Band Members: Willis Garrett, Brad Lepik, Craig Ricci
According to Alternative Press, if you like THE PIXIES, SUPERCHUNK or THE WEDDING PRESENT, you’ll love the Tiles, while Rock Sound, out of London, boasts “NIRVANA and THE PIXIES influence every nuance of this fuzzy punk album… [the songs] bob along merrily, infused with enthusiastic melodies amid the roughly-hewn guitars.” Maximum Rock ‘N Roll drew comparisons to THE PIXIES, PAVEMENT, and ATOM AND HIS PACKAGE, hailing the Tiles as one of the best of 2005 and raving “A great blend of indie and post punky pop.” The critically acclaimed Exit Magazine out of London went so far as to name the Tiles’ debut, PLEASE, one of the best since 2000, beating out INTERPOL, BRIGHT EYES, and THE SHINS
Composing stripped down, rhythm driven songs layered with inventive, melodic pop hooks and evocative lyrics, the Tiles meld pop and punk to create the self described pseudo-pop sound that has established them not only as one of the best indie bands of today, but quite possibly of all time. At least thats what Craig Ricci, singer/guitarist of the Tiles, will tell you. But the Tiles are far more than masters of their own make-believe genre; the Tiles are an ambivalent post-modern love story put to music. Comprised of Craig Ricci, Willis Garrett, and Brad Lepik, the Tiles formed sometime during the middle of 2003 in Mobile, Alabama. Decidedly unaccomplished musicians, the three focused on writing edgy minimalist pop songs reminiscent of bands like the Jesus and Mary Chain, the Pixies, and Superchunk.. However, combined with the almost reluctant delivery of Riccis distinctive voice, the Tiles quickly realized a sound all their own, a sound they termed pseudo-pop. Ricci explains: pseudo-pop is anti-pop meets pure pop; non-mainstream pop music – in other words, pop music without the popularity. The Tiles first release, a five song, self-recorded E.P. entitled PROOF, however, proved to be anything but unpopular. On its face, PROOF might have been nothing more than a stylized and charismatic collection of five loosely connected songs. However, if the Tiles were a book, PROOF would have been its inspired introduction. The essential sound was all there Riccis reticent, strained whine of a voice and sparse but catchy guitaring, Garretts compelling, nearly addictive bass lines, and Lepiks persistent and driving rhythm but with only five songs, PROOF was merely a sampling of what was to come. Recorded over the summer of 2004 by the legendary Steve Albini (the Pixies, SURFER ROSA; Nirvana, IN UTERO), the Tiles first studio album, PLEASE, would fulfill PROOFs promise of what was to come. Boasting 13 songs, the album opens with the instant standout Release Me, a cryptic collection of pop cultural references and vague observations delivered, through the production of Steve Albini, with a supercharged edge not present on PROOF. Parking Lots follows, a strangely outdated and yet, at once, timeless hit remindful of Blondies one time single, Dreaming. As if recognizing this, Ricci unashamedly concedes in the opening verse, I stole another chord I heard Im sure. Still other highlights include A Better Way, a deceptively energetic and upbeat ride through the subtle misery of emotional confrontation, and Elisabeth Smile, perhaps the most uplifting song ever written about the despair of deaths inevitability. It is, however, the fourth track, It Ends This Way, that positively soars. An uncertain mix of romantic optimism and cynicism, It Ends This Way displays the Tiles at their very best, transitioning with ease between moments of nervous disconnection to an ending of almost epic proportions; clearly, It Ends This Way is the Tiles first single. Interestingly, however, what may be the albums most telling line comes from the tenth track, Rock Radio, with Ricci admitting, Id rather fall apart than have to fall in line. Of course, only time will tell whetherthe tiles will fall apart or fans will fall in line. But if the initial response is any indication, the line is forming fast.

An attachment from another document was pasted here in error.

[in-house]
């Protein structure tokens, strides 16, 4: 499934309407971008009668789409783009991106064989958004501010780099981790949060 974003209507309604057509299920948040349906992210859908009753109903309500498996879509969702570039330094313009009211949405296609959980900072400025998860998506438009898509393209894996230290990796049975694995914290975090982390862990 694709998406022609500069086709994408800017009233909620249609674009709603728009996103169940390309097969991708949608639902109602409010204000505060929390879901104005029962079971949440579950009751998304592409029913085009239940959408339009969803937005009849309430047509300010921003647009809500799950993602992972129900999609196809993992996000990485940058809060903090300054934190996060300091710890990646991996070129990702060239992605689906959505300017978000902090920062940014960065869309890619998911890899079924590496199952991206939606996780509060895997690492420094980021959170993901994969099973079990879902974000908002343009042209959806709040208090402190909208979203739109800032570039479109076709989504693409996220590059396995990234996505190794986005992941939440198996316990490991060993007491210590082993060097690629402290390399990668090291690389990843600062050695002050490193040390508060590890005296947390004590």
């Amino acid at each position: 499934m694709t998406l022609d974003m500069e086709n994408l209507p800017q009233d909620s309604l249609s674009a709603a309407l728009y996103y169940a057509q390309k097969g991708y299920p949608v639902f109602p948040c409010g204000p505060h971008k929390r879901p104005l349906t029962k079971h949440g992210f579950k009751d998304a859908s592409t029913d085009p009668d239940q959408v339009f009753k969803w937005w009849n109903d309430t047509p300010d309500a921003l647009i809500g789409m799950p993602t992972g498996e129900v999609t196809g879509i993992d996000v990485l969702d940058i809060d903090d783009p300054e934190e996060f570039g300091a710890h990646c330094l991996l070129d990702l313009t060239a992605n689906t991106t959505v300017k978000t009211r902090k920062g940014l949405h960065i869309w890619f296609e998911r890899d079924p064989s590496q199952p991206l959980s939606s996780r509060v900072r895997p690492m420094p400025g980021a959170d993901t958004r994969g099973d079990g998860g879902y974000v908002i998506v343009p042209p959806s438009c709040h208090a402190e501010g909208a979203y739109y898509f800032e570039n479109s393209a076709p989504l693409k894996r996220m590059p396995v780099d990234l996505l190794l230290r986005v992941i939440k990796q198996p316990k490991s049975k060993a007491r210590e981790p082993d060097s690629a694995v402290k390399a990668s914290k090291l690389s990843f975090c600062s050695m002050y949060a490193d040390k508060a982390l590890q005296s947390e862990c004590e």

GCB:.What are your thoughts on the Mobile music scene?